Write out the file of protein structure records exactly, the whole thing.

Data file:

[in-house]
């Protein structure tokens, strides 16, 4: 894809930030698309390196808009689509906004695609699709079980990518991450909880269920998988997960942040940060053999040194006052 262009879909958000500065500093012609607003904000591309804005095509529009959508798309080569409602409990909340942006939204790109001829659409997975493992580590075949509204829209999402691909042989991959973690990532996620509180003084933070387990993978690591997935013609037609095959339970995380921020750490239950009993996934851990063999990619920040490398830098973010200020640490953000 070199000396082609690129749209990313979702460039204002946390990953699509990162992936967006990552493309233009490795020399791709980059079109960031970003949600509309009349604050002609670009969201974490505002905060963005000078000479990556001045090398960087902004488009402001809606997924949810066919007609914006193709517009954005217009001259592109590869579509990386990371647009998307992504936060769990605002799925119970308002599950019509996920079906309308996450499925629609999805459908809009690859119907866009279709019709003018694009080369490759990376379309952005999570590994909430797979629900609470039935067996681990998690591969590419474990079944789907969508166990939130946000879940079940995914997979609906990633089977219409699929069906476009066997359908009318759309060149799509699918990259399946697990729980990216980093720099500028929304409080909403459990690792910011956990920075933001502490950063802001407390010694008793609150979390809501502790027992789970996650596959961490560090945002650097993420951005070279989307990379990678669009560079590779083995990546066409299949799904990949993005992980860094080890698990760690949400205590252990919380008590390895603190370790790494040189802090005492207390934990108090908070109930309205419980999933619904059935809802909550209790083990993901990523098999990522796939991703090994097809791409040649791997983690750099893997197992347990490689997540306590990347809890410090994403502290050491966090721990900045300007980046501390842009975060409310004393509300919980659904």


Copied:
[in-house]
């Protein structure tokens, strides 16, 4: 894809930030698309390196808009689509906004695609699709079980990518991450909880269920998988997960942040940060053999040194006052 262009879909958000500065500093012609607003904000591309804005095509529009959508798309080569409602409990909340942006939204790109001829659409997975493992580590075949509204829209999402691909042989991959973690990532996620509180003084933070387990993978690591997935013609037609095959339970995380921020750490239950009993996934851990063999990619920040490398830098973010200020640490953000 070199000396082609690129749209990313979702460039204002946390990953699509990162992936967006990552493309233009490795020399791709980059079109960031970003949600509309009349604050002609670009969201974490505002905060963005000078000479990556001045090398960087902004488009402001809606997924949810066919007609914006193709517009954005217009001259592109590869579509990386990371647009998307992504936060769990605002799925119970308002599950019509996920079906309308996450499925629609999805459908809009690859119907866009279709019709003018694009080369490759990376379309952005999570590994909430797979629900609470039935067996681990998690591969590419474990079944789907969508166990939130946000879940079940995914997979609906990633089977219409699929069906476009066997359908009318759309060149799509699918990259399946697990729980990216980093720099500028929304409080909403459990690792910011956990920075933001502490950063802001407390010694008793609150979390809501502790027992789970996650596959961490560090945002650097993420951005070279989307990379990678669009560079590779083995990546066409299949799904990949993005992980860094080890698990760690949400205590252990919380008590390895603190370790790494040189802090005492207390934990108090908070109930309205419980999933619904059935809802909550209790083990993901990523098999990522796939991703090994097809791409040649791997983690750099893997197992347990490689997540306590990347809890410090994403502290050491966090721990900045300007980046501390842009975060409310004393509300919980659904």